Booz Allen: Why Performance is a Non-Issue For Investors and Government Agencies

Michael Teague  |

On Wednesday, July 31, defense contractor Booz Allen Hamilton (BAH) released a fiscal first-quarter earnings report that crushed expectations, to the delight of investors, sending the company’s shares up approximately 10 percent to a closing price of $21.38.

Booz reported net income of $70.3 million, or $0.48 per share, a significant improvement on the prior-year period during which the company made $61.9 million, or $0.43 per share, with revenue up slightly at $1.43 billion. It was a fairly large step up from the $0.39 per share that analysts had expected, and the company also beat bottom-line forecasts of $1.41 billion.

Furthermore, despite sequestration-related budget cuts which during the recently ended quarter have cost the company some money on government contracts, the privately-owned defense firm reported that it had won new contracts with the US Army, Navy, and Department of Veteran’s Affairs.

One could perhaps be forgiven for reflexively lifting an eyebrow at this news. As is by now well-known, Booz Allen Hamilton is the company from which the young computer analyst Edward Snowden surreptitiously obtained, and subsequently released, substantial and highly sensitive information regarding the shadowy National Security Agency’s domestic and foreign intelligence gathering programs.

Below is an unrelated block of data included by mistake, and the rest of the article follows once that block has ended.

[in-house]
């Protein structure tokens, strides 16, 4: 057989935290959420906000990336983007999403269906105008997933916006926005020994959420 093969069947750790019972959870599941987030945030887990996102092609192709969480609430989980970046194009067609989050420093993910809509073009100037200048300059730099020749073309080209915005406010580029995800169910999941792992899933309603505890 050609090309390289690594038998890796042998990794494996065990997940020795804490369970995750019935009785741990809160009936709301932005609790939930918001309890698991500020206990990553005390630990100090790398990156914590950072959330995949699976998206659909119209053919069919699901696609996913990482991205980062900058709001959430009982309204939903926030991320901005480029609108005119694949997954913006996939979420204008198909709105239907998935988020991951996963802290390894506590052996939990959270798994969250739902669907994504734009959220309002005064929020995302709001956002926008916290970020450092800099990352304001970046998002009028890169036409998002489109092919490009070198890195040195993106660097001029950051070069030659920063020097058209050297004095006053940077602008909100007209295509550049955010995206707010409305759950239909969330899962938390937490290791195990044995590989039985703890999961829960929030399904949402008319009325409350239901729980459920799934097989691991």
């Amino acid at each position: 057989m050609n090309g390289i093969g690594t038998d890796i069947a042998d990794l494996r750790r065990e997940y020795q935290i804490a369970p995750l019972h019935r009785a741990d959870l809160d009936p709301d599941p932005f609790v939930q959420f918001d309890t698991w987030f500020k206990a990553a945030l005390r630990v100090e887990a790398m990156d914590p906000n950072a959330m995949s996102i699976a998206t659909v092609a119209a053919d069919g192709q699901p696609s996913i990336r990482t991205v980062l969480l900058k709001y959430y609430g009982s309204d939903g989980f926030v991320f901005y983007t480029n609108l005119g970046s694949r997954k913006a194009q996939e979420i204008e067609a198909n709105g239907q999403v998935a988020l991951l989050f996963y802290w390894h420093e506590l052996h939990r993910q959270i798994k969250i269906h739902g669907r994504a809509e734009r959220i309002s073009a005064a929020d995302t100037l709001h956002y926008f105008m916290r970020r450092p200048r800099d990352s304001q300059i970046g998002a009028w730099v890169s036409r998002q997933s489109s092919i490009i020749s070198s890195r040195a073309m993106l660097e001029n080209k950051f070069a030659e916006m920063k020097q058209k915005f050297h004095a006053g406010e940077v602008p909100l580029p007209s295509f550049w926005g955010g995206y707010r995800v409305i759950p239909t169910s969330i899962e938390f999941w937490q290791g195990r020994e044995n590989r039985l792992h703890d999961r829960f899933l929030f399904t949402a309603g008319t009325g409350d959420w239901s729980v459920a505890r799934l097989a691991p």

Readers familiar with national security issues are likely to already be aware of the fact that over two-thirds of the US national security budget is now paid out to private, for-profit contractors like Booz. Irrespective of one’s feelings about contractors and the spying that they are hired to do, it is hard not to wonder at the company’s garnering of new government contracts much less that a strong earnings report sent shares up so sharply. For while many politicians and media pundits have placed the blame for this “incident” on Snowden himself, a significant portion of the blame must also be put on Booz Allen, who should bear some responsibility for allowing an employee of only three months slip off to the other side of the globe in possession of such highly sensitive government information.

Setting aside the ethical and moral aspects of Snowden’s NSA leaks, there is still the issue of performance that seems to not be much of a factor, at least not for investors. And while the company’s stock did drop 4 percent in the wake of the original revelations, Booz Allen Hamilton seems not to have skipped a beat. Shares are up 10 percent over the past week, 18 percent over the past month, and 37 percent for the quarter, and the company still continues, at least by its own accounts, to get government contracts.

[Image: A slide of Booz Allen Hamilton's XKeyscore internet spying tool, courtesy of Flickr Creative Commons]

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